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Should You Invest In Equity Savings Funds?
Trade off between tax efficiency and risk that often leads conservative investors to invest into equity funds for the wrong reasons The main problem that Equity Savings Funds aim to solve is an age old on
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Should you invest into Equity Savings Funds?
A multitude of factors have kept equity markets extremely volatile in 2022. After soaring past the 18,000-mark in January, the NIFTY fell by more than 2,500 points due to the Ukraine-Russia war, before regaining some lost ground in the past few sessions. In such a scenario, a category of Mutual Funds called “Equity Savings Funds” makes sense for those looking to invest for a 2–3-year horizon with low to moderate risk.
The main problem that Equity Savings Funds aim to solve is an age old one – the trade off between tax efficiency and risk that often leads conservative investors to invest into equity funds for the wrong reasons. Capital Gains from Debt Mutual Funds (which are more suitable for low risk takers) are taxed as regular income, whereas Long Term Capital Gains booked in Equity Oriented Funds are tax free up to Rs. 1 Lakh per fiscal year.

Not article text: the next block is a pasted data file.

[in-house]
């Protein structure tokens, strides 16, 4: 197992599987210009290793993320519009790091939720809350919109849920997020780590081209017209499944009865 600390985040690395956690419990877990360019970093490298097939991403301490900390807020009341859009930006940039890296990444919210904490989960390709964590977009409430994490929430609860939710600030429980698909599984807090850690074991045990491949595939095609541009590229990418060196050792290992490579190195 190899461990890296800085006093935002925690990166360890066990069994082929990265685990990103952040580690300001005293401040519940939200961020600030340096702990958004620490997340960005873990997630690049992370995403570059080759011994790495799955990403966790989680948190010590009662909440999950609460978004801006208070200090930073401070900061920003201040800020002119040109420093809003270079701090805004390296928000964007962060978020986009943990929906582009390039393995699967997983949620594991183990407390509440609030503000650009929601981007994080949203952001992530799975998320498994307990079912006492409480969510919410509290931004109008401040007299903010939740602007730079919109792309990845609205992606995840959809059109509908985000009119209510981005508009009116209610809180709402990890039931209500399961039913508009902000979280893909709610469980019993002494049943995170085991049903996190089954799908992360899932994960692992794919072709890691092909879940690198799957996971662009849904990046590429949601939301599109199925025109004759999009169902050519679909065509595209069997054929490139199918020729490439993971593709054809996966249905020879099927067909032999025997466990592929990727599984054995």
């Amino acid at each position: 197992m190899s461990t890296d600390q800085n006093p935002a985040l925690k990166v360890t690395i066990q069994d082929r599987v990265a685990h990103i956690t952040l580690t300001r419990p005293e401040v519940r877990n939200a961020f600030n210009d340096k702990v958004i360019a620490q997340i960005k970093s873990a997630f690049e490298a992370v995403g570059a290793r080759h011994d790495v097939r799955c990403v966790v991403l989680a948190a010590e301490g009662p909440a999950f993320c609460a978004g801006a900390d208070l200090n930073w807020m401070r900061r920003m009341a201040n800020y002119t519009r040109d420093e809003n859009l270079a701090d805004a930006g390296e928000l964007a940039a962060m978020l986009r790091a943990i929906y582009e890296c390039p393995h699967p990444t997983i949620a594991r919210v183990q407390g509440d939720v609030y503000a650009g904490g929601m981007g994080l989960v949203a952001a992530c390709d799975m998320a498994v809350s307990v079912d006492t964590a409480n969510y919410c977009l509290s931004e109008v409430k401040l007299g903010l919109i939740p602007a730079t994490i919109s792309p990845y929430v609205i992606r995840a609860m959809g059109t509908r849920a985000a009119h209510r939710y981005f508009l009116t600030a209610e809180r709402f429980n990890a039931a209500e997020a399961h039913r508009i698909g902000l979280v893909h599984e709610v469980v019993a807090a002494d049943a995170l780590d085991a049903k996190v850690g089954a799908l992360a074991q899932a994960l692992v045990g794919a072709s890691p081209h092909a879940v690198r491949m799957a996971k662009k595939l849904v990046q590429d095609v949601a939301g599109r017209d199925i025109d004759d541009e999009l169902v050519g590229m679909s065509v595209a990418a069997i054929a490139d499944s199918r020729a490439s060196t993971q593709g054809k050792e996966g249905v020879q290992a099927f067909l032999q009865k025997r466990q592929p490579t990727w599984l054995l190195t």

This is where Equity Savings come into the picture. Per SEBI’s definition, an Equity Saving Fund is an “open ended scheme investing in equity, arbitrage and debt” – so at least 65% of the fund’s assets are required to be invested into equities. How then, you might ask, are they low risk?
The answer to that lies in the fact that a very large chunk of this 65% is expected to be in “arbitrage” or “hedged” equity. Arbitrage is the term given to risk free profit opportunities that arise due to mispricing of the same security in the spot and futures market. When you buy and short-sell same quantities of the stock, and prices converge on or before the futures expiry date, you essentially wind up booking a “risk-less” profit.
In fact, given the volatility and medium-term uncertainty that’s prevalent in the equity markets today, we’re likely to see fund managers holding no more than 20% to 25% of their portfolios in unhedged equities, thereby bringing down the risk factor considerably.
What are the potential risks involved? An Equity Savings fund relies on the fund manager to make two very critical decisions: just how much to hold in unhedged equities, and what style of investing to adopt for the debt portion that could range from 10% to as high as 35% of the portfolio. Debt fund investing just got a whole lot trickier with crude prices soaring and retail inflation coming in at 6.07% a few days back.
Arbitrage returns, once hovering around the 9% mark a half decade ago, have now dropped to just 4-5% per annum. This has further put a spanner in the works for equity savings funds as a category.
Despite the odds, Equity Savings Funds have returns a respectable 8.25% CAGR over the past 3 years, although the 1 -year returns have been lower by around 1%.
Bottom line: should you invest? Well, if you’re a low risk taking investor whose fixated on tax efficiency, you could invest a portion of your portfolio into them – and hope that the fund manager takes the right calls on your behalf!